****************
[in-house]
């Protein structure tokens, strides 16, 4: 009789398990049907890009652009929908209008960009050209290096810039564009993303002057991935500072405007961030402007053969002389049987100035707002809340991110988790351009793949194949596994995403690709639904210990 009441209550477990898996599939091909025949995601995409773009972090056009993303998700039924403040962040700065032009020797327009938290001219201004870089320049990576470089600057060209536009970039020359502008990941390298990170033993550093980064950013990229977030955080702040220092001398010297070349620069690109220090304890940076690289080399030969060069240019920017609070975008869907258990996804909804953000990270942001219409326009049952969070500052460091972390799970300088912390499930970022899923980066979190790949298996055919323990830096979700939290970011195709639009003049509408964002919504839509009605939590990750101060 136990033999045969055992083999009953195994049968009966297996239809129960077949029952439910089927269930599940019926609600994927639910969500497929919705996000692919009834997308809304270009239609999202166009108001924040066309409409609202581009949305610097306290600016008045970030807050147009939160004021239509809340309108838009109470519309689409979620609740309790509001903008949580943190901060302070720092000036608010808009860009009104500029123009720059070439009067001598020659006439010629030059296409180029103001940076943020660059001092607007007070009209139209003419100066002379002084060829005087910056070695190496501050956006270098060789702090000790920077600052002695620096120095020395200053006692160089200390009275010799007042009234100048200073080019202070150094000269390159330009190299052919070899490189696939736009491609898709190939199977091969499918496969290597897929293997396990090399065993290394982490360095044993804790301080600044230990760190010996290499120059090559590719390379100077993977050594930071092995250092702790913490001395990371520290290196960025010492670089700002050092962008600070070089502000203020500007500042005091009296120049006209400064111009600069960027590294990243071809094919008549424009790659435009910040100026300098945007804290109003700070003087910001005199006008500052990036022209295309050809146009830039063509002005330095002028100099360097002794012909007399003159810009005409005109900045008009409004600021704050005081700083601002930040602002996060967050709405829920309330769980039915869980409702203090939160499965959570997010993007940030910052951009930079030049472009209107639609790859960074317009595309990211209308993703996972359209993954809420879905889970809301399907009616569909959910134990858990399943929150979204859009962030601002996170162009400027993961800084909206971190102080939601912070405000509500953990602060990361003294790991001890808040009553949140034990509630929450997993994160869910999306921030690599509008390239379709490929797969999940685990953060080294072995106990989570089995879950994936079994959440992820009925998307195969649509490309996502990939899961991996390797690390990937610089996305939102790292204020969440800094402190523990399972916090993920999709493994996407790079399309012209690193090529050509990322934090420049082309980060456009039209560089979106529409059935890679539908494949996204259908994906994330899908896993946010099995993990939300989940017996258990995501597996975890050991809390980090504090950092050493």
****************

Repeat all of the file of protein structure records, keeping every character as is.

[in-house]
């Protein structure tokens, strides 16, 4: 009789398990049907890009652009929908209008960009050209290096810039564009993303002057991935500072405007961030402007053969002389049987100035707002809340991110988790351009793949194949596994995403690709639904210990 009441209550477990898996599939091909025949995601995409773009972090056009993303998700039924403040962040700065032009020797327009938290001219201004870089320049990576470089600057060209536009970039020359502008990941390298990170033993550093980064950013990229977030955080702040220092001398010297070349620069690109220090304890940076690289080399030969060069240019920017609070975008869907258990996804909804953000990270942001219409326009049952969070500052460091972390799970300088912390499930970022899923980066979190790949298996055919323990830096979700939290970011195709639009003049509408964002919504839509009605939590990750101060 136990033999045969055992083999009953195994049968009966297996239809129960077949029952439910089927269930599940019926609600994927639910969500497929919705996000692919009834997308809304270009239609999202166009108001924040066309409409609202581009949305610097306290600016008045970030807050147009939160004021239509809340309108838009109470519309689409979620609740309790509001903008949580943190901060302070720092000036608010808009860009009104500029123009720059070439009067001598020659006439010629030059296409180029103001940076943020660059001092607007007070009209139209003419100066002379002084060829005087910056070695190496501050956006270098060789702090000790920077600052002695620096120095020395200053006692160089200390009275010799007042009234100048200073080019202070150094000269390159330009190299052919070899490189696939736009491609898709190939199977091969499918496969290597897929293997396990090399065993290394982490360095044993804790301080600044230990760190010996290499120059090559590719390379100077993977050594930071092995250092702790913490001395990371520290290196960025010492670089700002050092962008600070070089502000203020500007500042005091009296120049006209400064111009600069960027590294990243071809094919008549424009790659435009910040100026300098945007804290109003700070003087910001005199006008500052990036022209295309050809146009830039063509002005330095002028100099360097002794012909007399003159810009005409005109900045008009409004600021704050005081700083601002930040602002996060967050709405829920309330769980039915869980409702203090939160499965959570997010993007940030910052951009930079030049472009209107639609790859960074317009595309990211209308993703996972359209993954809420879905889970809301399907009616569909959910134990858990399943929150979204859009962030601002996170162009400027993961800084909206971190102080939601912070405000509500953990602060990361003294790991001890808040009553949140034990509630929450997993994160869910999306921030690599509008390239379709490929797969999940685990953060080294072995106990989570089995879950994936079994959440992820009925998307195969649509490309996502990939899961991996390797690390990937610089996305939102790292204020969440800094402190523990399972916090993920999709493994996407790079399309012209690193090529050509990322934090420049082309980060456009039209560089979106529409059935890679539908494949996204259908994906994330899908896993946010099995993990939300989940017996258990995501597996975890050991809390980090504090950092050493």